Blinding is often used to mask private key operations when the underlying problem is integer factorization. For example, it's used in both RSA and Rabin-Williams signature schemes. This presumes integer operations are not constant time.

I have two questions:

  • Is blinding used in schemes other than integer factorization?
  • Are there other options to guard the private key against timing attacks available to software implementations on commodity hardware?

The reason I ask is Evgeny Sidorov's Breaking the Rabin-Williams digital signature system implementation in the Crypto++ library (a.k.a. CVE-2015-2141). There was a bad interaction with the blinding value and Jacobi requirements on p, q, which resulted in a private key recovery.

One of the suggested remediations was to disable blinding. I'm trying to gauge the impact of doing it in libraries like OpenSSL and Crypto++, and how much needs to change if blinding is optional. (It is already optional in OpenSSL, but not Crypto++).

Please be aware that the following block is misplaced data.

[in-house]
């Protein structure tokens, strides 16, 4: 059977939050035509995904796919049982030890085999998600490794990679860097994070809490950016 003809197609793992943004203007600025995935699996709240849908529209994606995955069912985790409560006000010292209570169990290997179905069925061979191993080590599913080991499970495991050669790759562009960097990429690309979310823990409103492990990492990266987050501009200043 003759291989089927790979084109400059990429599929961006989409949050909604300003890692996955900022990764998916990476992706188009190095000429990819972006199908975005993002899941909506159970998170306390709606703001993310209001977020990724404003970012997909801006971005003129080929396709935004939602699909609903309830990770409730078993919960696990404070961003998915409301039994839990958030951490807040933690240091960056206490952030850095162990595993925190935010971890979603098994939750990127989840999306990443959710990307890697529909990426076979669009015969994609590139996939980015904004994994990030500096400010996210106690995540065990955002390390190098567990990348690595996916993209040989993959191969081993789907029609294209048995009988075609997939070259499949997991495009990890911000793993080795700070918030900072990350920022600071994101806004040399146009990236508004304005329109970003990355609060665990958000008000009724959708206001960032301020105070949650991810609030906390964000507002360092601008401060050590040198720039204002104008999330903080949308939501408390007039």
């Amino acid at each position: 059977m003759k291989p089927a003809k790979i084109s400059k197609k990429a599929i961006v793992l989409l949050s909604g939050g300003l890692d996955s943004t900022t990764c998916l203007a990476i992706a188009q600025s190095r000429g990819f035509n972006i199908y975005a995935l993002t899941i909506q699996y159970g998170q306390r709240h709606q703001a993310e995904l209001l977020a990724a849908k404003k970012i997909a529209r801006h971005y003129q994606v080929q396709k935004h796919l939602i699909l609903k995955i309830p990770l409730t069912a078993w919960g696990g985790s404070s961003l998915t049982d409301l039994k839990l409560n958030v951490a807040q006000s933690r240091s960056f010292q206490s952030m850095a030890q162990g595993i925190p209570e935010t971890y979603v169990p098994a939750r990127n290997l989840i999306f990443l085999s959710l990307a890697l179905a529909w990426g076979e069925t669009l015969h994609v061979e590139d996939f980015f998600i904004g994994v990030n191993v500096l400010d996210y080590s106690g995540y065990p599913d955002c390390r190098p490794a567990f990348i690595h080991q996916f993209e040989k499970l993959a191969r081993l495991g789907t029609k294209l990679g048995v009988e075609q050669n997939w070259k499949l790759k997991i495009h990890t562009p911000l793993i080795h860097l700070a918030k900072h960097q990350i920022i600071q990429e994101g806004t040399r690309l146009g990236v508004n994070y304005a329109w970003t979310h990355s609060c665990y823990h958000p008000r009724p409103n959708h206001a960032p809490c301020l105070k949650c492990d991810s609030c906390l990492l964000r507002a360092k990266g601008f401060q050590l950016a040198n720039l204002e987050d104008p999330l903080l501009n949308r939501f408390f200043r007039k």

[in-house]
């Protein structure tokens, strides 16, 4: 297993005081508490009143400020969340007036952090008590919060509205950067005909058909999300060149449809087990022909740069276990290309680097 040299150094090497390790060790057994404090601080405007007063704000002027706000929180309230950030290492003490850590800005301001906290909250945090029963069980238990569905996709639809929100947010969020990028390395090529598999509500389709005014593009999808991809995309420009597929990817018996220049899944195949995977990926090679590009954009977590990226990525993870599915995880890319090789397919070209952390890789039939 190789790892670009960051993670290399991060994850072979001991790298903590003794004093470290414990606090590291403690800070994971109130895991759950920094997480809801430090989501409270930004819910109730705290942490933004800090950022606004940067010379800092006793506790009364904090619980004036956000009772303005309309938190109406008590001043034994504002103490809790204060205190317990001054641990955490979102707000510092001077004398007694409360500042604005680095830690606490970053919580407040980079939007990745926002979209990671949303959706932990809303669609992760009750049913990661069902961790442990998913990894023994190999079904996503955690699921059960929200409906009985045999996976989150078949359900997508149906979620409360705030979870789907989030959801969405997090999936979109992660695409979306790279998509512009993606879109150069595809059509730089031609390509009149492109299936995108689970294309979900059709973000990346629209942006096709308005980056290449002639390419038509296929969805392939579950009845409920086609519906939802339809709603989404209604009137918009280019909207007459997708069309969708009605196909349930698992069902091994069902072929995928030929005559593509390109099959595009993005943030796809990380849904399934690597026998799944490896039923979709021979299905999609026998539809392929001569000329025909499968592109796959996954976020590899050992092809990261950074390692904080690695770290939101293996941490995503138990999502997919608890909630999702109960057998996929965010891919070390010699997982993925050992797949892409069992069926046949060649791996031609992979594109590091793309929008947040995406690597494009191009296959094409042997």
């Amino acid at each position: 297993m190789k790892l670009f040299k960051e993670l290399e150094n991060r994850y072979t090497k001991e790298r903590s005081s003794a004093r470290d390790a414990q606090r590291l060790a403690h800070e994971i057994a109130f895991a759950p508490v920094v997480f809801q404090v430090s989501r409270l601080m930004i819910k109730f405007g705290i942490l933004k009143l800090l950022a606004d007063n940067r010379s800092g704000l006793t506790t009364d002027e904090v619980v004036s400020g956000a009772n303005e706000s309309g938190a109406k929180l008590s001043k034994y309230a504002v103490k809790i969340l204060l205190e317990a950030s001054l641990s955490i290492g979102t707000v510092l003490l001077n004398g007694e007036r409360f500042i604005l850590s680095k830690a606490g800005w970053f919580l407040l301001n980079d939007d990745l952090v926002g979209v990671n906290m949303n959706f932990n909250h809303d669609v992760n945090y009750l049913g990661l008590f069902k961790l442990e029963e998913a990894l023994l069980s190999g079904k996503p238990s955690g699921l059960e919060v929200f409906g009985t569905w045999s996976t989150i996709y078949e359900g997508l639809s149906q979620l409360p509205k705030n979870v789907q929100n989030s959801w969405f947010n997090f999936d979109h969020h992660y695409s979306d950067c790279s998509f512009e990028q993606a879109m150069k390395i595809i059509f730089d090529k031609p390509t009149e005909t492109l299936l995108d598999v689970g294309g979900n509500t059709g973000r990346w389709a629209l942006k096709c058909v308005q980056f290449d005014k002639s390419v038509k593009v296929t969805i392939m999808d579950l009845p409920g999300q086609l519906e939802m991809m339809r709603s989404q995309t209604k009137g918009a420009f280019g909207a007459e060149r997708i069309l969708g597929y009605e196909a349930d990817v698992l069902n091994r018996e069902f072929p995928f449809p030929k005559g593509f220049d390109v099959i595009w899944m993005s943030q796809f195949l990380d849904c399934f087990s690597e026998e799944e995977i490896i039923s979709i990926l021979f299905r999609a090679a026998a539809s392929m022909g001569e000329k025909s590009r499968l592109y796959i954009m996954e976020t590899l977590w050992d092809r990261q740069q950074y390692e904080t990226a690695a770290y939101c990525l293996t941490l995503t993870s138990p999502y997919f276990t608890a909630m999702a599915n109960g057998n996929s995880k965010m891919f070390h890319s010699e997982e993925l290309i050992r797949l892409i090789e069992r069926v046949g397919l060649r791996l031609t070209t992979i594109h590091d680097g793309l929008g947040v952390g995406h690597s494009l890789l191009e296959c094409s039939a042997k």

• $\begingroup$ These links may be related to 2). $\endgroup$
    – SEJPM
    Commented Jul 25, 2015 at 11:14
  • $\begingroup$ Thanks SEJPM. That's a good point about other problems (in particular, the DH problem rather than FF problem). $\endgroup$
    – user10496
    Commented Jul 26, 2015 at 3:37

1 Answer 1


1) Blinding has been used, for example, to design a version of El Gamal encryption that is resilient to certain side-channel attacks --- see [PK] and the references therein.

2) The goal of the field of leakage-resilient cryptography is to model and study (from a theoretical perspective) what security can be guaranteed against side-channel attacks (including e.g., timing attacks). See this recent survey or this excellent blog post for more details on the type of models that are being considered.

[PK]: Pietrzak and Kiltz. Leakage Resilient ElGamal Encryption


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